Use flash gels for colour
Flash gels are used on flashes to correct colours casts from various light sources, such as household and fluorescent light bulbs, or from shooting at different times of day. Some flash gels are purely for creative effect, though, to create a deliberate colour wash across your photo. You can buy flash gels that will clip onto your flashgun, or take the DIY route and use coloured sweet wrappers instead. Some colours are more striking than others; for instance, an orange sweet wrapper or flash gel simply warms up the shot slightly, but a red wrapper like the one we used in our example will produce a strong cast.
Create a beam of light
A snoot is a tube that restricts the light from the flash into a narrow beam. Using a snoot, you can direct the beam and also narrow its radius to highlight a certain area. This is useful if you want to put the focus on a subject or create moody portraits. Snoots can be pricey, and are often reserved for studio setups. However, there is a DIY trick that can get you a great result; use a kitchen roll tube and place it over the end of your flash head. The longer the tube, the more pronounced the beam of light will be. This light can be harsh, so you may want to also diffuse it with some tracing paper to achieve a more flattering effect.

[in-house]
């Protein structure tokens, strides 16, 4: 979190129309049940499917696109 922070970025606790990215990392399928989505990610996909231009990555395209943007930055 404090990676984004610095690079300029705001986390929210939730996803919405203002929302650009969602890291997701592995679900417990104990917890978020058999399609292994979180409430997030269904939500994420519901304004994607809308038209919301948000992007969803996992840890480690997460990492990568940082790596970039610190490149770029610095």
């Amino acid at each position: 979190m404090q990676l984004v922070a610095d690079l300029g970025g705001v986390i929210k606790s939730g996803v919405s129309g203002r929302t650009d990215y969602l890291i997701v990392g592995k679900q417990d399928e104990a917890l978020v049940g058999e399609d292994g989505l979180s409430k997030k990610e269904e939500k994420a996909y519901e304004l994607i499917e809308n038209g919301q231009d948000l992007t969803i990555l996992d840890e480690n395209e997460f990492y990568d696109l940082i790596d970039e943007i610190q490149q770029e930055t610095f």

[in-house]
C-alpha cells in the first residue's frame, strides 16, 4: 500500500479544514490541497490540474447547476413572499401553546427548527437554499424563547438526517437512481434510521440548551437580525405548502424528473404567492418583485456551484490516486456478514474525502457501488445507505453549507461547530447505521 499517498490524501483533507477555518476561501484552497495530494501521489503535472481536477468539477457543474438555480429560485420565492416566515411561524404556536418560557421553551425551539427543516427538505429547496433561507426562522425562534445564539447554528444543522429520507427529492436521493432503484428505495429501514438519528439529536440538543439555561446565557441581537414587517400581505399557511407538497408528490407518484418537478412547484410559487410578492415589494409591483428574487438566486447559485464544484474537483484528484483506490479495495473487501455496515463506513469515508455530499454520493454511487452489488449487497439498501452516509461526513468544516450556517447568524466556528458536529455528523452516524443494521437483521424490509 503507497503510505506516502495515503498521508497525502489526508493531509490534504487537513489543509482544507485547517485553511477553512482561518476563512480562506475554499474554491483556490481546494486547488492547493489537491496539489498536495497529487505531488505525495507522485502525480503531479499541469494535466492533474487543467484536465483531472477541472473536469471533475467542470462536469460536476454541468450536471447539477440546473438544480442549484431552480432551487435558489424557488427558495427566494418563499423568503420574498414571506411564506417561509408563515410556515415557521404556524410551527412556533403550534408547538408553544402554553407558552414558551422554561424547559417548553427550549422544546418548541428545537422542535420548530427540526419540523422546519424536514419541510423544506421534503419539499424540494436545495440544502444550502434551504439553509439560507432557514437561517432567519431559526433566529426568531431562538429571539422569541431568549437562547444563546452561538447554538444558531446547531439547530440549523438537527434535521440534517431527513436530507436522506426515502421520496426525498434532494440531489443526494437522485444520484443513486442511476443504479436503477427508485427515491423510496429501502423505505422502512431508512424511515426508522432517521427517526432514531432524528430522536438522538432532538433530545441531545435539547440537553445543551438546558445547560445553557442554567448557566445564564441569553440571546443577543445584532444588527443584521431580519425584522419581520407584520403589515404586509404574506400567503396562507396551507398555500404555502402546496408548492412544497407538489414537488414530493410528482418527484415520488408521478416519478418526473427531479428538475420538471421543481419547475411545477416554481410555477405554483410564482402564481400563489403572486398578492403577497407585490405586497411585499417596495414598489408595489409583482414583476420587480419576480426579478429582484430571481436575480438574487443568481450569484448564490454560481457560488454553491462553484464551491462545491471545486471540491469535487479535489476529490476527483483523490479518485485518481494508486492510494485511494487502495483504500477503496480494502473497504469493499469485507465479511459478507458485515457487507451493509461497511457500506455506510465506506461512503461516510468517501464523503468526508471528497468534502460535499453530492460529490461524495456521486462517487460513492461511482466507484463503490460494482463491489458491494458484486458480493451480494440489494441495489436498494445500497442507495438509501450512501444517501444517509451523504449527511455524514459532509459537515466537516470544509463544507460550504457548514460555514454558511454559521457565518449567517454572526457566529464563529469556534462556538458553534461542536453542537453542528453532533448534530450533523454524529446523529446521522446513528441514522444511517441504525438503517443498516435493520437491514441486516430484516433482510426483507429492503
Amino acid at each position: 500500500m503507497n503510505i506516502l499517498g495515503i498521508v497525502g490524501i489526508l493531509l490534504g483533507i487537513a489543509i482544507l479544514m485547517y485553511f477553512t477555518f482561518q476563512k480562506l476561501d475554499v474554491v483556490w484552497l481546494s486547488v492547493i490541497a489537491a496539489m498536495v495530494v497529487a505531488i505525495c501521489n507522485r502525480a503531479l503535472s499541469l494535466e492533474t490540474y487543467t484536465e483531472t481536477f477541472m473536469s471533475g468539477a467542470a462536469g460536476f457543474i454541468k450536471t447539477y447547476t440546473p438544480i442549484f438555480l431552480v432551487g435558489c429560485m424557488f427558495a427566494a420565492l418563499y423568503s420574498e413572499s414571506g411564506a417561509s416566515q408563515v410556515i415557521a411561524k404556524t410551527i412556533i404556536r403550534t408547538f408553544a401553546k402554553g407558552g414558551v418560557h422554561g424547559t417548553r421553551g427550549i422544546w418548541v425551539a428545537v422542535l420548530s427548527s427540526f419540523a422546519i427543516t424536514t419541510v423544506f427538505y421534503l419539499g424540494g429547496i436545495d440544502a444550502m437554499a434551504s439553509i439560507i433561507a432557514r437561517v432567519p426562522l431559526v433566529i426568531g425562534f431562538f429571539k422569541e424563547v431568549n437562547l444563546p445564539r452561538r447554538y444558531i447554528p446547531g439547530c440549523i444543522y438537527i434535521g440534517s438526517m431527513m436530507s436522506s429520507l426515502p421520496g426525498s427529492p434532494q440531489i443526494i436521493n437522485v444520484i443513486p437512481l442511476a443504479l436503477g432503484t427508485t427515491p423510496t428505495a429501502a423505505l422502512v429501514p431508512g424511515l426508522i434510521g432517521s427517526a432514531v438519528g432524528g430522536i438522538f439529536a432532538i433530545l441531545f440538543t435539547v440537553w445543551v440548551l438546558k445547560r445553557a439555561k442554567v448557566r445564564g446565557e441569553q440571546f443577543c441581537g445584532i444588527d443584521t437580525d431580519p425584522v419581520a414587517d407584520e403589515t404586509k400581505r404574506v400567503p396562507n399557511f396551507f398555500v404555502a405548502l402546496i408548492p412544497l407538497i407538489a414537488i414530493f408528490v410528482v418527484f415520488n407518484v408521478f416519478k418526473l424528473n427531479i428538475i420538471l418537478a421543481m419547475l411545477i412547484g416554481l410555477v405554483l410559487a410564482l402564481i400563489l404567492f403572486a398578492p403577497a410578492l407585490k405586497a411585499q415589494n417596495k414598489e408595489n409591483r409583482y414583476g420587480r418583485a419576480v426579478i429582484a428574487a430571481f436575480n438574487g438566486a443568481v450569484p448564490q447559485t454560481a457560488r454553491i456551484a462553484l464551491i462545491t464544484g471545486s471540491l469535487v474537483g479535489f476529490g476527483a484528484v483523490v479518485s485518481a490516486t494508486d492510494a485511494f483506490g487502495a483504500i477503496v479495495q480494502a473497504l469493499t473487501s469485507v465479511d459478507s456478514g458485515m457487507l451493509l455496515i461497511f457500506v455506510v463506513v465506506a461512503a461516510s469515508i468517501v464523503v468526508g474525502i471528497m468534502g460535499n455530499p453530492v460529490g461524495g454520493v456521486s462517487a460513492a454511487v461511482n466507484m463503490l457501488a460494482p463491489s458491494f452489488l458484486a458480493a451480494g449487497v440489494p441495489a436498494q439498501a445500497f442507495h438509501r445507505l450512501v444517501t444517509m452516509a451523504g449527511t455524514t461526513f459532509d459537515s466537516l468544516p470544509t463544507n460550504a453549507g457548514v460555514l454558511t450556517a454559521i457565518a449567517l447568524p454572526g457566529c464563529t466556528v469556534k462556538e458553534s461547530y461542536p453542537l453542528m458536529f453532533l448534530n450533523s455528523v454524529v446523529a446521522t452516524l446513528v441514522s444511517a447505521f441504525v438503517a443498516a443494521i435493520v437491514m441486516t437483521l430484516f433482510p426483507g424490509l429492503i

Flash durations are so fast — a fraction of a second — that it is possible to freeze most movement using flash light. This can include children playing or sports happening close to you. The easiest way to do this is to set the camera to shutter priority mode, set the shutter speed to 1/100 sec or higher than the flash, and you are ready to get started! It is worth bearing in mind that your camera has a set flash sync speed, which is the fastest shutter speed your camera can use with flash. If you are seeing black corners to your photos, it is because you’ve set the speed too high. Check your manual to find out what yours is.